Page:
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New Zealand 2002
Directed by
Niki Caro
97 minutes
Rated PG

Reviewed by
Bruce Paterson
4 stars

Whale Rider

Synopsis: Maori chief, Koro (Rawiri Paratene), can’t accept the failure of his two sons to take over his role, and pins his hopes on the birth of a grandson. When Koro’s eldest son’s wife dies in childbirth, survived by her baby girl, Pai, the hopes of a new leader seem to be lost. Pai (Keisha Castle-Hughes) grows up in the care of her grandparents as her father is mostly absent. This is the story of the coming of age of herself and her community.

Whale Rider is a wonderfully moving and emotionally honest exploration of a Maori legend and the cultural adaptations of a present-day Maori community. It is the story of the search for leadership.

Based on the novel by Witi Ihimaera, the film was written and directed by Niki Caro in close consultation with Maori elders. In adapting the novel for the screen, Caro has deftly woven a tale of power, sexual politics, and cultural legend that is at times very funny and very sad. The film is not just a story of overcoming preconceptions about the role of women, but how leadership can be found in unexpected people. While power in this community is notionally in the hands of men, the women have power in the homes, and often bear the sole responsibility for child-raising as many young fathers are absent. As the film explores Maori rituals through song and performance, it becomes clear that the role of women is pivotal.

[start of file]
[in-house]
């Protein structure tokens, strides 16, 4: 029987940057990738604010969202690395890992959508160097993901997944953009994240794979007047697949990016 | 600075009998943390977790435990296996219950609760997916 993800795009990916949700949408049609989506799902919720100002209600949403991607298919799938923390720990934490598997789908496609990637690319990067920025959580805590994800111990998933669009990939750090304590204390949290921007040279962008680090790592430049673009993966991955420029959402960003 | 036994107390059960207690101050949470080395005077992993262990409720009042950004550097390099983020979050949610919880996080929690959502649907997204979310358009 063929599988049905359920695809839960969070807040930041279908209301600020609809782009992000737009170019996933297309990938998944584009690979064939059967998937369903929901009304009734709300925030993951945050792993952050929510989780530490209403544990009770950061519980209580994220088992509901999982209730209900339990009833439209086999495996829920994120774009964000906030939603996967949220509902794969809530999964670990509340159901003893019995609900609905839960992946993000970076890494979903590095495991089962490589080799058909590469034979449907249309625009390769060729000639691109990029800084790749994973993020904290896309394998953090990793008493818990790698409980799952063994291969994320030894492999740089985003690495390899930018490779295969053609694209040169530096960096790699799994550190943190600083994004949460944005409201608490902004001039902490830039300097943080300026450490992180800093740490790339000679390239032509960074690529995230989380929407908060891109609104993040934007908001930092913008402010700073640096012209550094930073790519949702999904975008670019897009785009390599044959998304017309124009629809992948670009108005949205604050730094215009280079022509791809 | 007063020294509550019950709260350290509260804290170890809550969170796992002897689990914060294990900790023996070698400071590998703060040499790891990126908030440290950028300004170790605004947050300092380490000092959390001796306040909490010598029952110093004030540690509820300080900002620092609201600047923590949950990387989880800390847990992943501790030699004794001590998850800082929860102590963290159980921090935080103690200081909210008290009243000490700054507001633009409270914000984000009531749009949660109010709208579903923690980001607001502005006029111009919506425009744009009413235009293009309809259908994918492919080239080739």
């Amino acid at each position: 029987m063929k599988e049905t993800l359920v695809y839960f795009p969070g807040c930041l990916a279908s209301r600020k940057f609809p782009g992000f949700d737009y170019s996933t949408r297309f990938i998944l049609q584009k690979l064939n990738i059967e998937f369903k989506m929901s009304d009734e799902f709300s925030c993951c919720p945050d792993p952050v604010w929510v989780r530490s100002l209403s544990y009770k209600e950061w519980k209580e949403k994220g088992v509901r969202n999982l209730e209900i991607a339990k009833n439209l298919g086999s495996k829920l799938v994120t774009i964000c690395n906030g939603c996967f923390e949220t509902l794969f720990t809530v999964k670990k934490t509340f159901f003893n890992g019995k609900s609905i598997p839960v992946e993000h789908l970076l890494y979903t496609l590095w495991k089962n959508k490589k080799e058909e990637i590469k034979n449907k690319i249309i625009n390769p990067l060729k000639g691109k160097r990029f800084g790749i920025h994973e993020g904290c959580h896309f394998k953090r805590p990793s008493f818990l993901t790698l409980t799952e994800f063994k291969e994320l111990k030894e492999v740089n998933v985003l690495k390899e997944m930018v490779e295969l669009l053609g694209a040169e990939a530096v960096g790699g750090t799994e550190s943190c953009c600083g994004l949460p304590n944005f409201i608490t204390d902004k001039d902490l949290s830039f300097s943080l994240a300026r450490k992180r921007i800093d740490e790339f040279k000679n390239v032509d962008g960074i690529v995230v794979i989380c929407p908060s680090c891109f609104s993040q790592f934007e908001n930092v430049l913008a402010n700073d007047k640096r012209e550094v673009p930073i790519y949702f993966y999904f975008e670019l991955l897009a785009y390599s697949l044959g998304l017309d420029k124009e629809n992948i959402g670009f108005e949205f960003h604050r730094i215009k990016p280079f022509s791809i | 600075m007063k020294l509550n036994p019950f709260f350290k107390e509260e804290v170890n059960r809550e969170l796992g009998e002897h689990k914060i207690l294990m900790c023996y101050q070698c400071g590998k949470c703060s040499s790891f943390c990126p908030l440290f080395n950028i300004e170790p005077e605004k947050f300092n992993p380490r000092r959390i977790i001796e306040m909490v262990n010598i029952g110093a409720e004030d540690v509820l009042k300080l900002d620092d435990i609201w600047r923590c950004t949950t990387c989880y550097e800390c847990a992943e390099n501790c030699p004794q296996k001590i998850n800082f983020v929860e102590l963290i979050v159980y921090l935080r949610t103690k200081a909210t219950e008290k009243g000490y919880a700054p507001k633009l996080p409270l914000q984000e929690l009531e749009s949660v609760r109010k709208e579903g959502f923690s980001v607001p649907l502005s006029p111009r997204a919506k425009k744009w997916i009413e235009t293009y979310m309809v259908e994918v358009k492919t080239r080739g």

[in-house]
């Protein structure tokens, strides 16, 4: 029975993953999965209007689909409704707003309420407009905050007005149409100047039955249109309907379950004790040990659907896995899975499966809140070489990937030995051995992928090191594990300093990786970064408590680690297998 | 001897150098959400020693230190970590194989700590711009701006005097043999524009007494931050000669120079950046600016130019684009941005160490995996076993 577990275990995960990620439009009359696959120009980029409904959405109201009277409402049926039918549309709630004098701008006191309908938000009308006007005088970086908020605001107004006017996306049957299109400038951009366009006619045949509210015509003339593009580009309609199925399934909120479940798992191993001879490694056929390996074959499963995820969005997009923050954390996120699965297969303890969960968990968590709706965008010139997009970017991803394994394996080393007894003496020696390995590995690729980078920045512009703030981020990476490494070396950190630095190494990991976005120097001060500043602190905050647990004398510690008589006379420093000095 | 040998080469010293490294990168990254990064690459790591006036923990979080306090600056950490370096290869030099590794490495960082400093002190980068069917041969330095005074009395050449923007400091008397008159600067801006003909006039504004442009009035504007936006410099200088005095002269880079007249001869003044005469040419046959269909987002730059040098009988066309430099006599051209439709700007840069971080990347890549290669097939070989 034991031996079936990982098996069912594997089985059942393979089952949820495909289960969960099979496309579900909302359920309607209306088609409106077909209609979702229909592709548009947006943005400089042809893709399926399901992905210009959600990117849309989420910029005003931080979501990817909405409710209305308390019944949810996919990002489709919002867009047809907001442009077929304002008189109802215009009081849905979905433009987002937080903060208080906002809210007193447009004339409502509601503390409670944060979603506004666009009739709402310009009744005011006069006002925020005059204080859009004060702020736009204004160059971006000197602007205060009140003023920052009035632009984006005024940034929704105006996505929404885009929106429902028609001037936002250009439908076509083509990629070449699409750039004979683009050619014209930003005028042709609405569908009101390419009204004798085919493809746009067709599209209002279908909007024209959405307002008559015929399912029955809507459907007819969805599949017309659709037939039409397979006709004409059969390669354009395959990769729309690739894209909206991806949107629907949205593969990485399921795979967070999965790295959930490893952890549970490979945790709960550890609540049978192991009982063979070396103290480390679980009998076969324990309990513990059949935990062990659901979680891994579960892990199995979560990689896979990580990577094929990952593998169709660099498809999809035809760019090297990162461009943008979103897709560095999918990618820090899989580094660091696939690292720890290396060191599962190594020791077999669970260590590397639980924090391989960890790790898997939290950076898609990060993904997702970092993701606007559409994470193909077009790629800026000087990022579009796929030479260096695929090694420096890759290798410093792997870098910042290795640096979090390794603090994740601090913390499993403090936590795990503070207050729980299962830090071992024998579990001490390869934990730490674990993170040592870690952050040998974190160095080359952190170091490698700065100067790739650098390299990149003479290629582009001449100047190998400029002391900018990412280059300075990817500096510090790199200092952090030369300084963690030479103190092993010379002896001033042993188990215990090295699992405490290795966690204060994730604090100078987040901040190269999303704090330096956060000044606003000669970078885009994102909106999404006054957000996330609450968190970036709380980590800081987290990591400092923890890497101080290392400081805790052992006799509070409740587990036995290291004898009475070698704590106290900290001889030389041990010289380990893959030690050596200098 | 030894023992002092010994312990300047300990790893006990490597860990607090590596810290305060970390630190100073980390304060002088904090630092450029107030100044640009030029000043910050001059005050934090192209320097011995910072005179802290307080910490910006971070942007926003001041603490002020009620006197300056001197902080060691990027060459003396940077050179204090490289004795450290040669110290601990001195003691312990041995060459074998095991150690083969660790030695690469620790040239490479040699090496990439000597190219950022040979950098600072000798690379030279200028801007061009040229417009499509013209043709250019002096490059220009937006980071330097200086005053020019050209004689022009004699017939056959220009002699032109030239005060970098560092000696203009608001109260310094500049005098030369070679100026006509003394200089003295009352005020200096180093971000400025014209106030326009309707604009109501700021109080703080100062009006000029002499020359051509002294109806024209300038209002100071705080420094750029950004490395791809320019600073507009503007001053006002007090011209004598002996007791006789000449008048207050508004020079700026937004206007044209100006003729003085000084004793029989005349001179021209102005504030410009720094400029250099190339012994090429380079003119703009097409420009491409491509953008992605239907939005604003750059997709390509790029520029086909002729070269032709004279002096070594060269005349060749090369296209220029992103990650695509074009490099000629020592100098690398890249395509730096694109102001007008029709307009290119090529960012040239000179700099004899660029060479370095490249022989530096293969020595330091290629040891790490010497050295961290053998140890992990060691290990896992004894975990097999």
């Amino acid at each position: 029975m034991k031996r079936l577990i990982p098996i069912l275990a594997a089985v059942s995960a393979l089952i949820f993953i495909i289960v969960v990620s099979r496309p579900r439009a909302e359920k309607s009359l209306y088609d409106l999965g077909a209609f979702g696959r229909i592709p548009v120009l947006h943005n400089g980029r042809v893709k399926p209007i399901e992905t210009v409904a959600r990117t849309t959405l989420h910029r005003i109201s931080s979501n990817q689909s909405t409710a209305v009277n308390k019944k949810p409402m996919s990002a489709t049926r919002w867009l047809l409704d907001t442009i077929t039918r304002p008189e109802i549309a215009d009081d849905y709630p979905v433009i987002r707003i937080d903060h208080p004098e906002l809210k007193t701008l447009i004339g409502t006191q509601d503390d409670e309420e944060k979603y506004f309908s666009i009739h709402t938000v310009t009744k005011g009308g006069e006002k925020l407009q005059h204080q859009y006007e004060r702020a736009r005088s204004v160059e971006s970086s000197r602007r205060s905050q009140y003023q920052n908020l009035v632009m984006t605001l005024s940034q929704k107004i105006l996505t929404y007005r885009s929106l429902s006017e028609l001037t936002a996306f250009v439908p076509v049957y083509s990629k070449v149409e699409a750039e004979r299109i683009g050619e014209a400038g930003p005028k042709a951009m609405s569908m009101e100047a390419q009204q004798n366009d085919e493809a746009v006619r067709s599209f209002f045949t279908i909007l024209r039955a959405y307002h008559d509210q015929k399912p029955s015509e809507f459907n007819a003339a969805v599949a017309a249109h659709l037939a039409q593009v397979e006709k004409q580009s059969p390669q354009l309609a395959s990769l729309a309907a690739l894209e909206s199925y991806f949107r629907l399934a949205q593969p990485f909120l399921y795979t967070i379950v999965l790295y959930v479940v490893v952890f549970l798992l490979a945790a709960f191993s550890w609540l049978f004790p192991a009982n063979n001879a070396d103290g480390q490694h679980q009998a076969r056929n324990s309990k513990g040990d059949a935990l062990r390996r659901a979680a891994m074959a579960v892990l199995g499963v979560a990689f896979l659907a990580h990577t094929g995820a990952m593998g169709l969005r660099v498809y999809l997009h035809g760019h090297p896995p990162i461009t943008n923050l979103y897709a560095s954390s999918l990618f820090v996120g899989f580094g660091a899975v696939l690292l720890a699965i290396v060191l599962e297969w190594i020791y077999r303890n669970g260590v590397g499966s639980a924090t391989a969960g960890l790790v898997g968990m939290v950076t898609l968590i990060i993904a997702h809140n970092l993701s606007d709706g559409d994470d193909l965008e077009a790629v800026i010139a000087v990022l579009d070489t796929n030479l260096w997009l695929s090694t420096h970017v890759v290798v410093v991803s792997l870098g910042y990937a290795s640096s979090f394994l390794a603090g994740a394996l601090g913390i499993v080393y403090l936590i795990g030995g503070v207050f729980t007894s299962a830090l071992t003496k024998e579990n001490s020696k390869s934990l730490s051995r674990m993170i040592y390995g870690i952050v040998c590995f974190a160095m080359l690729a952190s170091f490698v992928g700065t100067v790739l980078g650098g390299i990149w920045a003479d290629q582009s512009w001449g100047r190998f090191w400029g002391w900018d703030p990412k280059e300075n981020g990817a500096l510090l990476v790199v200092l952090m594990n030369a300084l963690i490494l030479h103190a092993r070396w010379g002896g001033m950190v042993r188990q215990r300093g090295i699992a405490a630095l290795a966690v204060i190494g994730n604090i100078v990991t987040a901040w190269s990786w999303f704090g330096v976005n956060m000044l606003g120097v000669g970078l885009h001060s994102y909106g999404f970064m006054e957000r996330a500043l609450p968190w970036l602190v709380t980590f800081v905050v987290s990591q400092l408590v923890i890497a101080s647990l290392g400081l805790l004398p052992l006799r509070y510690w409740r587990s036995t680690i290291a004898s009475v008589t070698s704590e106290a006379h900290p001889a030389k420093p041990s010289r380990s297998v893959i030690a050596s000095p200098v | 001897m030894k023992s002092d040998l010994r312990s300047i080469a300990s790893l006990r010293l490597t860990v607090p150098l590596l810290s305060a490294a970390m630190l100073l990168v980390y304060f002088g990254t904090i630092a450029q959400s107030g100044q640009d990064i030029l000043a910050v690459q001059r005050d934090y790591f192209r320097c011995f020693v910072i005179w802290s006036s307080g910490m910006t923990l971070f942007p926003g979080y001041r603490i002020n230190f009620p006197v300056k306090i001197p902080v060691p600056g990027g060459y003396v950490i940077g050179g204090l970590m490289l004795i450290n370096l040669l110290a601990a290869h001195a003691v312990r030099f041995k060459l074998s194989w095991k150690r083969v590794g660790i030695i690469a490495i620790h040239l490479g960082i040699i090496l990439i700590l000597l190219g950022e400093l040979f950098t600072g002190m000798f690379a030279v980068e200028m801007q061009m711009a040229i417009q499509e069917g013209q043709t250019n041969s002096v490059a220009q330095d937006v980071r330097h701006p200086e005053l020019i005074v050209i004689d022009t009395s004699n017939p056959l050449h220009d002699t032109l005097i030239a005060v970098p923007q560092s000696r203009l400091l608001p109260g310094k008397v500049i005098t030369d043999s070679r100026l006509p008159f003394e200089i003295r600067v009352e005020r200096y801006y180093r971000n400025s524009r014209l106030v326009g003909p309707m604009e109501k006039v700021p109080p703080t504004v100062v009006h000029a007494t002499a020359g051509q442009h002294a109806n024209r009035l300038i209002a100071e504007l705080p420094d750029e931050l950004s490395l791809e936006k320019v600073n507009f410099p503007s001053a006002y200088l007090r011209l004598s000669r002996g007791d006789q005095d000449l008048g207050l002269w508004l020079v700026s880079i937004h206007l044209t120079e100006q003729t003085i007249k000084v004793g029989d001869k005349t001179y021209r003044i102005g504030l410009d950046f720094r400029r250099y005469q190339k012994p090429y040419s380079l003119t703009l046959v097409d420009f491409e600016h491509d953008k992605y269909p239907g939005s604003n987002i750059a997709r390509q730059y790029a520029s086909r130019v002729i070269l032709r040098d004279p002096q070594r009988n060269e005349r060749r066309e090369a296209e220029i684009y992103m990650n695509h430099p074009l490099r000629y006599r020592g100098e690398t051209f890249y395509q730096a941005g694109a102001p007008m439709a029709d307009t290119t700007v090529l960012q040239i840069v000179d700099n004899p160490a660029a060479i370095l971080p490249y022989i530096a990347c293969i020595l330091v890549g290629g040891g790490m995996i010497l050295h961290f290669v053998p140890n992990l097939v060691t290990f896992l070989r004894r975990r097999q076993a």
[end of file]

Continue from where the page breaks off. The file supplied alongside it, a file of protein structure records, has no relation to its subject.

The film’s title is drawn from the community’s belief that their ancestors migrated across the sea on the backs of whales. Stunning underwater whale photography marks the film’s cadences. The whales/spirits are ultimately called back to the community by the widening rift between Pai and Koro; and the community discovers who its next leaders will be in a dramatic climax.

Whale Rider captures the spirit, tragedy and humor of a small community coming to terms with the conflict between old and new. The characters develop in wonderfully unexpected ways – expressing more in a moment of silence than many films do in whole scenes. Pai’s grandmother, Flowers (Muzzi Loffredo), deserves a particular mention as the understated and gruffly funny anchor of the family.  In the lead, the performance by Keisha Castle-Hughes, the youngest person ever to be nominated for an Academy Award is captivating and truly magnificent.




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